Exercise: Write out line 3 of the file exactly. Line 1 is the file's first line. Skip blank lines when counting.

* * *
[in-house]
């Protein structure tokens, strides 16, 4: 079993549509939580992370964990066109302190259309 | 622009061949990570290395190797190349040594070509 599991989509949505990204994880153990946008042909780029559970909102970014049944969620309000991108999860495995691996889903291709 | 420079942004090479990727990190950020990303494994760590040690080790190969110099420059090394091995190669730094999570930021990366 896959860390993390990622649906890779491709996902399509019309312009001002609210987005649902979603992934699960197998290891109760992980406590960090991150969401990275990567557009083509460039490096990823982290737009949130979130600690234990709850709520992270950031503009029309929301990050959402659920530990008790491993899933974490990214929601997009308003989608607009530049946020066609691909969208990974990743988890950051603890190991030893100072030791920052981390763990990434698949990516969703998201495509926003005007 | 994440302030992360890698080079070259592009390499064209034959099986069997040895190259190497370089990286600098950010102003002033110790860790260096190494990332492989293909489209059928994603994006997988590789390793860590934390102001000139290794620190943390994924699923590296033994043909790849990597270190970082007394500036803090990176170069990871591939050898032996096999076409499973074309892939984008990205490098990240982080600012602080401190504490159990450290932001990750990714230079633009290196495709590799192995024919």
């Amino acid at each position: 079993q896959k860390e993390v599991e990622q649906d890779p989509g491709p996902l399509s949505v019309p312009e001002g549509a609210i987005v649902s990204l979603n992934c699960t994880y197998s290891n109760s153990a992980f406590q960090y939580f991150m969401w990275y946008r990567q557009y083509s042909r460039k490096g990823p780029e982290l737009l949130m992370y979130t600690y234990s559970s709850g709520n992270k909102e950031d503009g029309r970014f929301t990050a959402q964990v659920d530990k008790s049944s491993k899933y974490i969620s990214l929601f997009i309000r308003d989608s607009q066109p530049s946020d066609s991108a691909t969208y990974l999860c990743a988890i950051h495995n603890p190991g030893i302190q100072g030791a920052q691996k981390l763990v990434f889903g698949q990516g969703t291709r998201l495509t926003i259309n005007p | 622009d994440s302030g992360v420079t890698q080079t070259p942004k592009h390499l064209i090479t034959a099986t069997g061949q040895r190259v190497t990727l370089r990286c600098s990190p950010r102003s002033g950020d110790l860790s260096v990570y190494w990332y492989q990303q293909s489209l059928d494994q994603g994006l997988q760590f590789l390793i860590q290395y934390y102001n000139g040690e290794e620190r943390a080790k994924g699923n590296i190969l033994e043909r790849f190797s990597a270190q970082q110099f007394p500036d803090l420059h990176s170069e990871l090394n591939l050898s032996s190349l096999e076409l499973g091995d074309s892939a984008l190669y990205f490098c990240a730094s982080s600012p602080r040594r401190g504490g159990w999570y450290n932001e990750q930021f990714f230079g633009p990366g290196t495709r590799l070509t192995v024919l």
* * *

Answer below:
């Amino acid at each position: 079993q896959k860390e993390v599991e990622q649906d890779p989509g491709p996902l399509s949505v019309p312009e001002g549509a609210i987005v649902s990204l979603n992934c699960t994880y197998s290891n109760s153990a992980f406590q960090y939580f991150m969401w990275y946008r990567q557009y083509s042909r460039k490096g990823p780029e982290l737009l949130m992370y979130t600690y234990s559970s709850g709520n992270k909102e950031d503009g029309r970014f929301t990050a959402q964990v659920d530990k008790s049944s491993k899933y974490i969620s990214l929601f997009i309000r308003d989608s607009q066109p530049s946020d066609s991108a691909t969208y990974l999860c990743a988890i950051h495995n603890p190991g030893i302190q100072g030791a920052q691996k981390l763990v990434f889903g698949q990516g969703t291709r998201l495509t926003i259309n005007p | 622009d994440s302030g992360v420079t890698q080079t070259p942004k592009h390499l064209i090479t034959a099986t069997g061949q040895r190259v190497t990727l370089r990286c600098s990190p950010r102003s002033g950020d110790l860790s260096v990570y190494w990332y492989q990303q293909s489209l059928d494994q994603g994006l997988q760590f590789l390793i860590q290395y934390y102001n000139g040690e290794e620190r943390a080790k994924g699923n590296i190969l033994e043909r790849f190797s990597a270190q970082q110099f007394p500036d803090l420059h990176s170069e990871l090394n591939l050898s032996s190349l096999e076409l499973g091995d074309s892939a984008l190669y990205f490098c990240a730094s982080s600012p602080r040594r401190g504490g159990w999570y450290n932001e990750q930021f990714f230079g633009p990366g290196t495709r590799l070509t192995v024919l």